It’s not always easy to make a substantial down payment on a car, but there can be good reasons to do it even if you don’t have to. New cars depreciate fast and a substantial down payment can protect you from owing more than your car is worth. It can also help you get approved for a loan or help you get better terms on a loan, and your monthly payments may be lower.
Many experts advise making a down payment of 20% on a new car and 10% on a used car. If you are not able to make a down payment of this size, there are steps you can take to protect yourself from some of the potential adverse consequences.
The Advantages of a Down Payment
Many people see a down payment as an obstacle to buying a car. If your credit is good or a dealer is eager to close a deal you may have a chance to get a car loan with no down payment or a small down payment. Some buyers will see that as a great opportunity and grab it. That’s not always a wise decision.
Consider the advantages of making a down payment:
- A down payment can help you get approved for a loan even if your credit isn’t great.
- A down payment may persuade lenders to offer better terms.
- A down payment may lower your monthly payments.
- A down payment may qualify you for special incentives. Read the agreement carefully to be sure of what you’re getting!
New cars depreciate rapidly, losing over 20% of their value in the first year of ownership. A down payment can prevent you from going “underwater” – owing more than your car is worth – on your car loan.
Going underwater on your car loan can have several undesirable consequences:
- If you want to sell your car you may have to add money to pay off the loan.
- You may not be able to refinance your car loan.
- If your car is stolen or totaled in an accident, insurance will pay only the value of the vehicle. You’ll still be liable for the balance of the loan.
Depreciation is the primary reason why experts recommend a 20% down payment on a new car. Since the expected depreciation in the first year of ownership is 20%, a down payment of that size will protect you from being underwater on your loan.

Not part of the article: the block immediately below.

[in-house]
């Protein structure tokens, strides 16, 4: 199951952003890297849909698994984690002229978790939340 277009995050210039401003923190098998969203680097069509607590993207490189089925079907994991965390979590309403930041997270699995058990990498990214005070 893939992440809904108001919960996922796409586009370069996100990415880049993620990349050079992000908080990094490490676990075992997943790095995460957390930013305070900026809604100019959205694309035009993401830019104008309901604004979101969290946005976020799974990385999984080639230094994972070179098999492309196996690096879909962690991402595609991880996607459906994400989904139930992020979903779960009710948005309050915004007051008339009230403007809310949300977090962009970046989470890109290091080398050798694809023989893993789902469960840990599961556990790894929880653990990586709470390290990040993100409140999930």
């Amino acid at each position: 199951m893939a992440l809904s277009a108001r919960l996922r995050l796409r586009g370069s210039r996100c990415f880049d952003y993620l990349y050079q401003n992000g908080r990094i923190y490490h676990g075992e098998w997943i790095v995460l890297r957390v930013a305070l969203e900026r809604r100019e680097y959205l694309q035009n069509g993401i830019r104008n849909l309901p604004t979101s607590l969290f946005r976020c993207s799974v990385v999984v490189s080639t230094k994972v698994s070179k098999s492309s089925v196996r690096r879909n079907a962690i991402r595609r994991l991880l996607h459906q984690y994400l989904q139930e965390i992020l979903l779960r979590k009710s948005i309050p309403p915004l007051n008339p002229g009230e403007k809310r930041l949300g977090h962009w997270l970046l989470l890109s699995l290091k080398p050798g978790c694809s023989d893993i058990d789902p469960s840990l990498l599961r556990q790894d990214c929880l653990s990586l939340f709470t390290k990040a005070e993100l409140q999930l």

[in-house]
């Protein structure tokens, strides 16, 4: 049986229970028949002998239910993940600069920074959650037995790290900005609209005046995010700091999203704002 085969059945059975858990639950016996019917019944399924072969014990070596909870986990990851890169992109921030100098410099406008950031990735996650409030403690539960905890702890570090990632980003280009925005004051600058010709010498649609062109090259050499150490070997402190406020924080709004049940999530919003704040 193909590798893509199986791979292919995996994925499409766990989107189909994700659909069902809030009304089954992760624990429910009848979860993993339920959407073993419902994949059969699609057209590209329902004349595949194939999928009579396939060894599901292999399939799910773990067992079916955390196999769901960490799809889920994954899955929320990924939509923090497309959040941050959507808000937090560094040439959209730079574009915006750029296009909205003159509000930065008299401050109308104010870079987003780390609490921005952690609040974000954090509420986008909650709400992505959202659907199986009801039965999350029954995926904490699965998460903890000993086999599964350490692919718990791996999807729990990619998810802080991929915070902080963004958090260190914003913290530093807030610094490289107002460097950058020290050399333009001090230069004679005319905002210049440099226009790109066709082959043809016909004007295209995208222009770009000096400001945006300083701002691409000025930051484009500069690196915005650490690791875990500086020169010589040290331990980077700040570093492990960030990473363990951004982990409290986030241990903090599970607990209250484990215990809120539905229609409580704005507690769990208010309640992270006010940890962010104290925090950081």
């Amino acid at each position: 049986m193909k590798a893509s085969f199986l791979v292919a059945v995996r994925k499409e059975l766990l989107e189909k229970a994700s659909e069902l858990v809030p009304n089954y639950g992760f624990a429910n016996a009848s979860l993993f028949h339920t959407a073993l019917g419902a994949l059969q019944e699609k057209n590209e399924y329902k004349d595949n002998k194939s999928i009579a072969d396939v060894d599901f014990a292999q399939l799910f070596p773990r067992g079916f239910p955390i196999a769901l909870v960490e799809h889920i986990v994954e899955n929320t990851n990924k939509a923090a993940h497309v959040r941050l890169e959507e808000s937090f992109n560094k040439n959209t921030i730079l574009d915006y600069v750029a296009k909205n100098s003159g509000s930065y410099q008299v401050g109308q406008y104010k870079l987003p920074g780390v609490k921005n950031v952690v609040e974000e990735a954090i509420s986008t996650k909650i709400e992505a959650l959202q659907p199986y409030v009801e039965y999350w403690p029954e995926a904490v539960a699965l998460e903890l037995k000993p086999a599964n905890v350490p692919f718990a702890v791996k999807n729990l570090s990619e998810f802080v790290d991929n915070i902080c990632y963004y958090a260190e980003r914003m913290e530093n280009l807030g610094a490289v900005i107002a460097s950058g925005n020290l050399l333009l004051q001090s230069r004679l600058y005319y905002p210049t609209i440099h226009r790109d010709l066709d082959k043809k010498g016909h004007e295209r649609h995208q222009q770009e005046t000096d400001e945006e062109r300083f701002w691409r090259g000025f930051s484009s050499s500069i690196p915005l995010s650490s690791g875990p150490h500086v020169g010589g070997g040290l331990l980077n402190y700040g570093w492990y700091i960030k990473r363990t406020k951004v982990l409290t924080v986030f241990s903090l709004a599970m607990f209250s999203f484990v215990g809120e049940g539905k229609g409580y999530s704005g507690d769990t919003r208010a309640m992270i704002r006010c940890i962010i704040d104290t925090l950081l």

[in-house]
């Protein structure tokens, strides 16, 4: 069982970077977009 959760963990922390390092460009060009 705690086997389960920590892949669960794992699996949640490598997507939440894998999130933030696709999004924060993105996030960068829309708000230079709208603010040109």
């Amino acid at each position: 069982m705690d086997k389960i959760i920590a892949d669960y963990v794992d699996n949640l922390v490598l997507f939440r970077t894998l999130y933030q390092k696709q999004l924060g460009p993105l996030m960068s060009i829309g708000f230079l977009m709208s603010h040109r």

The recommended down payment on a used car is 10%. That’s because depreciation is greatest in the first year of a car’s life and slows down as the car ages.
If you are looking for a car loan with fair or poor credit, you will want to save as much as possible for a down payment. A larger down payment will lower your monthly payment, may get you a better interest rate, and may make the difference between approval or disapproval.
What if I Can’t Make a 20% Down Payment?
There are strong reasons for making a 20% down payment on a new car or a 10% down payment on a used car. If you can’t make a down payment that large there are things you can do to protect yourself and gain some of the advantages of making a down payment:
- Make as large a down payment as you can. 20% may be the ideal down payment on a new car, but if you can’t make that, making as large a down payment as you can manage may gain some of the advantages.
- Wait to buy a car. If you have a vehicle and are looking to replace it, holding on to it a little longer could give you a chance to save for a larger down payment.
- Buy a cheaper car. Whatever amount you have saved for a down payment will be a larger percentage of the value of a cheaper car.
- Purchase gap insurance. If your car is stolen or destroyed, gap insurance will cover the difference between its value and your loan balance.
- Get new-car-replacement coverage. This insurance will replace your car with a new car just like your old one. You can expect a higher insurance bill, but in a worst-case scenario, you’d be protected against losses.
Remember that if you have a vehicle already, selling it or trading it in may cover most or all of an ideal down payment.
The Bottom Line
Making a large down payment on your car loan may not be convenient, but it’s often a smart thing to do, even if you qualify for a low-down payment or zero down payment loan.
Making a large down payment can get you better loan terms, lower your monthly payment, and protect you from the adverse consequences of going underwater on your loan.
Even if it’s not possible to make the recommended down payment on a car loan, understanding the advantages of a down payment can help you to plan a strategy to make the largest possible down payment and minimize the potential impact of not having a large enough down payment.